The railway crosses the road close to the bottom of a small valley. A stream which ran just this side of the bridge was culverted under the road and the built up land on the far side of the tracks. The nearest part of the stream ran roughly along the line of Melrose Avenue, West Bletchley.
This is Denbigh Hall railway bridge, and for a few months in 1838 the line from London stopped here.
You’ve probably seen articles and videos about this bridge and the temporary station here and wondered where that station stood. I wondered too, because nobody ever gives a location.
I looked at every source I could find, and for a while went on a wild goose chase, finding a low wall said to be the remains of the platform. It wasn’t.
Nobody seemed to know, but I think I’ve found the answer.
I've realised that on either side of the railway and just to the North of the bridge is made up land. The soil for it probably came from the deep cutting to the North of the bridge.
Every map I can find shows the top of this land on both sides to be pretty much flat, and I think this was so that the temporary station could be built here.
Behind this retaining wall, (left) the land between Watling Street, the railway and the road to Simpson was built up to track level. The much larger area built up on the far side of the tracks was, I think, the site of the station and associated buildings.
The Denbigh Hall Inn and some houses or cottages had been on this side of the road, but there’s nothing left to show they were ever there.
With the railway in this locality being either in cuttings or on an embankment away from roads either side of this spot, and with immediate access to the major turnpike of Watling Street, this was the only logical place to put the station. There was even an inn next to the bridge.
The made up land to the West of the tracks isn’t very big; it’s squeezed between the tracks and the road; there’s enough room for maybe just a platform.
But on the other side of the line it was quite a big area, more than enough for another platform, a main but temporary station building, and all the ancillary buildings and stores. There were marquees for passengers to wait in.
Half of this area on the East side was removed some years, to build a large electrical substation.
Another smaller area of raised land is on that same side of the tracks, but on the other side of the old lane to Simpson.
It’s also shown as being flat on the maps, so perhaps a few more temporary buildings were put here. All the built up land around the bridge is now covered with trees and shrubs.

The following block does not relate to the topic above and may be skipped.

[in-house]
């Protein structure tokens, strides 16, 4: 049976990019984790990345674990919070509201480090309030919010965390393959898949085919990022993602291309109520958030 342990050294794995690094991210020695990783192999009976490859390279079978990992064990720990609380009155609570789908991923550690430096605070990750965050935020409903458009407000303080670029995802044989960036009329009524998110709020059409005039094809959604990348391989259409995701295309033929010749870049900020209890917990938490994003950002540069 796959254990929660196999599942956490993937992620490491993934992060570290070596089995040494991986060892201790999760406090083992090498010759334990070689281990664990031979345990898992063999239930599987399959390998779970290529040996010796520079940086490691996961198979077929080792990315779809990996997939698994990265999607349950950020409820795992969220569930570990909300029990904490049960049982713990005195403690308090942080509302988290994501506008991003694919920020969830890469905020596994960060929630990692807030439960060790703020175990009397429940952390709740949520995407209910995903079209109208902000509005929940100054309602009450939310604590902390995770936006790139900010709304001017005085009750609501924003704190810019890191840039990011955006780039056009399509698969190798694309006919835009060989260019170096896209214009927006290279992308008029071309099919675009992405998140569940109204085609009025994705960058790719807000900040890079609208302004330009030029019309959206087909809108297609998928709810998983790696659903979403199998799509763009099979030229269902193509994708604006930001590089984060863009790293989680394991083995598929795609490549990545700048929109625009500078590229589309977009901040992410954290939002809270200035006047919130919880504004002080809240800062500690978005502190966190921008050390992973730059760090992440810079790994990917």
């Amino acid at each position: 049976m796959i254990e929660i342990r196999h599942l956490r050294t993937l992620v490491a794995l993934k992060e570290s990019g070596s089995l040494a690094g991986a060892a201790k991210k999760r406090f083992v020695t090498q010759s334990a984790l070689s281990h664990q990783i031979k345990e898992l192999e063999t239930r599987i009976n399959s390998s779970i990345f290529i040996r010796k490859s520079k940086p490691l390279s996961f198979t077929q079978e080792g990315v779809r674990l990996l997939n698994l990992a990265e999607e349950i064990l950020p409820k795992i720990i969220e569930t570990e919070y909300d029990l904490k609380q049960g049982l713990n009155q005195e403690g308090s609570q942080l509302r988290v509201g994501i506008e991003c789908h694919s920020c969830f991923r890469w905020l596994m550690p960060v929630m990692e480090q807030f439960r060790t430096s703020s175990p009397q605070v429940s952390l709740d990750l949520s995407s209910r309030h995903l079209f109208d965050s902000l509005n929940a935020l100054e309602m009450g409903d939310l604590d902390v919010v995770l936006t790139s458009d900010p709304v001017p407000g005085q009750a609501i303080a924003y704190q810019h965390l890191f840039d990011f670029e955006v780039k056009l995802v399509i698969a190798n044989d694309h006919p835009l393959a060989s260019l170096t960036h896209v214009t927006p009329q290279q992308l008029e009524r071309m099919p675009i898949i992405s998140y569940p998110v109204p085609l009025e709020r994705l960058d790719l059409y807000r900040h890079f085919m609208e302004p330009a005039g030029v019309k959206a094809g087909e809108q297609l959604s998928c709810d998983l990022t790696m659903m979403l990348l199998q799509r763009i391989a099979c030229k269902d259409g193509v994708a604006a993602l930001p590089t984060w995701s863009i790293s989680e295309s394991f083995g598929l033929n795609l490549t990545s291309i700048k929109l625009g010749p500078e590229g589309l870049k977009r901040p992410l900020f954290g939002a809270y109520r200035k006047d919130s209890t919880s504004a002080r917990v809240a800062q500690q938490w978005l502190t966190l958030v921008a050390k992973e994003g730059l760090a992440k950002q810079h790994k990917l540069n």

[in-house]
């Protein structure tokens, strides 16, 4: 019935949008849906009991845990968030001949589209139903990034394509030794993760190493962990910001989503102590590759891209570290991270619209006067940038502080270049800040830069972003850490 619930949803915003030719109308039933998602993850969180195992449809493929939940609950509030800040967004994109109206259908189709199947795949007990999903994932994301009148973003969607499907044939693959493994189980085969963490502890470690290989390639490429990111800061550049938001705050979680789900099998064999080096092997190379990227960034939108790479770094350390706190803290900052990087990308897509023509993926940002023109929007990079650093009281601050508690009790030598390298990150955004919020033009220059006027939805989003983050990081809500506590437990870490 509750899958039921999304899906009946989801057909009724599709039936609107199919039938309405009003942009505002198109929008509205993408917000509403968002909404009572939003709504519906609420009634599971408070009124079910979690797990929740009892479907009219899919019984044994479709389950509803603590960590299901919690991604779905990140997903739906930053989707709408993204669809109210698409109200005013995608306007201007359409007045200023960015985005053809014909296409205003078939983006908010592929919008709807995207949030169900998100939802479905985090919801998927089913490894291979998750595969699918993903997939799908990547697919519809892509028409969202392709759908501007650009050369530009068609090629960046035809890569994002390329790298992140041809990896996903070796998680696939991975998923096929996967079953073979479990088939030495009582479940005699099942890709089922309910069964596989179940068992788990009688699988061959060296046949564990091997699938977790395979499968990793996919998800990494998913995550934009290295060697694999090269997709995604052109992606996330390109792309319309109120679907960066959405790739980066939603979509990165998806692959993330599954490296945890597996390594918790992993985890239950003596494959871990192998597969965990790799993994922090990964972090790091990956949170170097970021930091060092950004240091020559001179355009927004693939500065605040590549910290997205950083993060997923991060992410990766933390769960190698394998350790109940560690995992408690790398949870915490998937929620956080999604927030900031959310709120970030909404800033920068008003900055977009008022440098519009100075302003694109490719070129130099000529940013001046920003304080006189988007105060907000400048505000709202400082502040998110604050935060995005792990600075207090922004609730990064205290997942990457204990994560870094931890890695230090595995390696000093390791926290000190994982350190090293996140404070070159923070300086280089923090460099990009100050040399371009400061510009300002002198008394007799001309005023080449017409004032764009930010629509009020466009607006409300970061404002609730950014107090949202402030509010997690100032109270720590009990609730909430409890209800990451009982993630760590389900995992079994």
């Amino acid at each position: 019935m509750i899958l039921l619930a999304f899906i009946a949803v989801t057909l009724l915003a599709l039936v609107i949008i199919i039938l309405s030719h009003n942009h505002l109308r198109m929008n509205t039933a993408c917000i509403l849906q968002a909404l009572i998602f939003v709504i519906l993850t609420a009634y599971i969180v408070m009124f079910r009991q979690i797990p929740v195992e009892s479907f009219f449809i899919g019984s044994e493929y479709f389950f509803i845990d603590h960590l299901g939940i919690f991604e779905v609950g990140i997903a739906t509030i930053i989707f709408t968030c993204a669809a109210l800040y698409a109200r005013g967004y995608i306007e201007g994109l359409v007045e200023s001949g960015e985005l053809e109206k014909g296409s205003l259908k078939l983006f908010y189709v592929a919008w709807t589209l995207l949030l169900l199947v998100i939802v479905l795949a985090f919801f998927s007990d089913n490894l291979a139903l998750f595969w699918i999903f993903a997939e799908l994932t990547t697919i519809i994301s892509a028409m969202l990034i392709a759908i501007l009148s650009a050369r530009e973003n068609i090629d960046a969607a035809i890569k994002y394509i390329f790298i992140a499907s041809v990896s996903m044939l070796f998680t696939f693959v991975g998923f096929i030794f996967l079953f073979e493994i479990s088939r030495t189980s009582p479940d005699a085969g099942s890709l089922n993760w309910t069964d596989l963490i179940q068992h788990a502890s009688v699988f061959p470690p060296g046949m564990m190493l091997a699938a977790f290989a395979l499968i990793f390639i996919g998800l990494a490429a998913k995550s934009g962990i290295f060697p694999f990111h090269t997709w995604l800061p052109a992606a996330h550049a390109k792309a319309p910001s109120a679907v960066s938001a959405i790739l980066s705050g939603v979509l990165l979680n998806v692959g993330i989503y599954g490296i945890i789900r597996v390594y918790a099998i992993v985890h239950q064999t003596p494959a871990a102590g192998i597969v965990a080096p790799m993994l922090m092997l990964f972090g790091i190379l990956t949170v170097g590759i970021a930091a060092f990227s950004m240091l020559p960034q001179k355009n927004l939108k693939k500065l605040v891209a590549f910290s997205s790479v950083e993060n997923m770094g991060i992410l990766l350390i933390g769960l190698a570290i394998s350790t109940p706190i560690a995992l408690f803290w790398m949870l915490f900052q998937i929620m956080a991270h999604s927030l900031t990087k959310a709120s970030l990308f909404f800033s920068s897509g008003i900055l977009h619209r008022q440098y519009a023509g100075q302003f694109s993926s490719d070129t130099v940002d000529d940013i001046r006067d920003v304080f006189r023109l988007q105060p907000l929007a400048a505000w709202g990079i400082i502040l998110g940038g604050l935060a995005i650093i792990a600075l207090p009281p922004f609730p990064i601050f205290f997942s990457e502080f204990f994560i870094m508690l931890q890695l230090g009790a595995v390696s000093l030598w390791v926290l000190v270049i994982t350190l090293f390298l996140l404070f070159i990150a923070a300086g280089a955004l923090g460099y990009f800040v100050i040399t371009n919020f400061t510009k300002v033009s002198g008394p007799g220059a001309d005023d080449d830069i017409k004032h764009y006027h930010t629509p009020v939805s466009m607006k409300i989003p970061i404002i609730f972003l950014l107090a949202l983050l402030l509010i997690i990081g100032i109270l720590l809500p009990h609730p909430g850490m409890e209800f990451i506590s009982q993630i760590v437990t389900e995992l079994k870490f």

When the number of tracks was doubled to four in about 1881, they were added to the South side of the original tracks, via this diagonal addition to the bridge. (centre left) The accomodation access for Denbigh Hall farm is just beyond the buttress.
The line stopped here because the railway company was having problems completing the tunnel at Kilsby, just this side of Rugby. Passengers travelled on coaches between the two stations for the five months or so before the line was completed.
It’s more than 40 miles from here to Rugby. The company might have stopped the line much closer to the KIlsby tunnel but just a few miles from this bridge, Newport Pagnell and Stony Stratford were important places on the stagecoach network; travellers could get here relatively easily.
But why didn’t the line just stop at Bletchley? There was no station at Bletchley, then a tiny village, and would not be until some months after the line fully opened.
There’s no access to these raised areas of land today; it’s all fenced off as part of the railway system. But it’s amazing what you can find out with some lateral thinking and a few old maps.
Now just used by pedestrians and cyclists going to and from West Bletchley, this was the Watling Street access under the railway for Denbigh Hall farm; it’s a part of the main railway bridge. The farmyard is long gone, the site now lost under the first few houses at the Melrose Avenue end of Spenlows Road. The stream (see the first photo above) ran past the farm on the North side.
The rear of the train is just about to go over the bridge, which looks very foreshortened in this extreme telephoto lens photo. You can just see the green railings of the bridge behind the “55” sign on the right of the photo.
Looking away from Watling Street, the built up land was on the right of the lane to Simpson, coming into the village over the canal bridge. Some of that lane still exists. Like the railway viaduct at Wolverton when tracks were added in about 1881, a second bridge was added, right next to but not, I believe, built into, this one. It’s to guard against differential settlement.
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